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UN report: CEOs in ASEAN committed to sustainability

T.C. Seow | Sept. 24, 2013
The global CEO study on sustainability, by UN Global Compact and Accenture, identifies approaches that combine high performance in market leadership and sustainability.

A majority (56 percent) of chief executives in member countries of Association of Southeast Asian Nations (ASEAN) report that sustainability issues will be very important to their future success, according to 2013 United Nations Global Compact-Accenture CEO Study on Sustainability. This figure is also above the global average of 45 percent.

ASEAN CEOs (55 percent) are also more positive than their global counterparts (33 percent) in assessing the business contribution to global sustainability challenges.

The survey also shows that while CEOs globally are struggling to quantify the business value of sustainability, over half (64 percent) of ASEAN CEOs believe they will be able to set out the strategy to profit from sustainability over the next five years, and 51 percent have already done so.

Amid evidence that ASEAN CEOs are strongly committed to embedding sustainability throughout their organisations, the vast majority now call for action to incentivise and reward sustainability leaders and unlock the full potential of the private sector.

Business leaders' views on the private sector's progress in addressing global sustainability challenges are detailed in the survey of 1,000 CEOs in 103 countries, including ASEAN. It is the latest triennial global poll by the UN Global Compact and Accenture, and the largest such study of top executives ever conducted on sustainability.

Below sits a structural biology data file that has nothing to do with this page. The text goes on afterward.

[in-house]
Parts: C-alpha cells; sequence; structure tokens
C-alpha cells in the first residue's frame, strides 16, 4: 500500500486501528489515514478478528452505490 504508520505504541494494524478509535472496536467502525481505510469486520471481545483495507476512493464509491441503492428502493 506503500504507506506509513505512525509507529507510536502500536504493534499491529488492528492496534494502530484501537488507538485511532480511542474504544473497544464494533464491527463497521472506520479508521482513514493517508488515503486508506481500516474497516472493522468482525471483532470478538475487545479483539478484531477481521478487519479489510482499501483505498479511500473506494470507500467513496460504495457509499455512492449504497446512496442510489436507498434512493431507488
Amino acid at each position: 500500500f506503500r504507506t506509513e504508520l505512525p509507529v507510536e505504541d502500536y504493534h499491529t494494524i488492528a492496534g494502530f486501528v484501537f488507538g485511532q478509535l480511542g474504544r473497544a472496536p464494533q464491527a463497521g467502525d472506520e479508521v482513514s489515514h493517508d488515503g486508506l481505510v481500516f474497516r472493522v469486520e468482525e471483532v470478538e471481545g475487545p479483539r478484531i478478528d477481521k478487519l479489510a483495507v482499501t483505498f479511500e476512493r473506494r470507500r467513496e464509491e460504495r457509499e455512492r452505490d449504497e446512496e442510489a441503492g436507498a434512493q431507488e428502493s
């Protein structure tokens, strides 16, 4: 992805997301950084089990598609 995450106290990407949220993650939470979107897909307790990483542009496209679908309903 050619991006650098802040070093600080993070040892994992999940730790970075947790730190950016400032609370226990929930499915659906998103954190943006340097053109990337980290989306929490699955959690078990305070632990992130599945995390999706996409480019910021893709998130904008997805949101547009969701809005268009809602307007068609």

The study also includes in depth interviews with 75 CEOs and an analysis of those companies that successfully combine sustainability leadership with market leading business performance.

While 76 percent of ASEAN CEOs believe that it will lead to competitive advantage in their industry, they point to a number of barriers:

  • A lack of financial resources is the leading barrier to advancing sustainability, cited by 54 percent of ASEAN CEOs, which is consistent with the belief of the CEOs globally.
  • Forty-six percent of ASEAN CEOs say that difficult operating environment has made it challenging to embed sustainability into core business, a figure significantly higher than the global average of 30 percent.
  • The third key challenge is the range of competing strategic priorities close to home such as education, employment and climate change that create obstacles to embedding sustainability at scale within their companies.

CEOs around the world are demanding greater collaboration between business, governments and policymakers, according to the survey. In ASEAN, an overwhelming majority of CEOs believe that government efforts to provide an enabling environment (87 percent) as well as clearer policy and market signals to support green growth (95 percent) will be integral to the private sector's ability to advance sustainability.

When asked which policy tools should be prioritised, CEOs globally tend to call for harder measures, but ASEAN CEOs indicate a stronger preference than their global counterparts. Seventy-four percent of ASEAN respondents (vs. 55 percent globally) point to regulation and standards and 53 percent (vs. 43 percent globally) call for governments to adjust subsidies and incentives.

 

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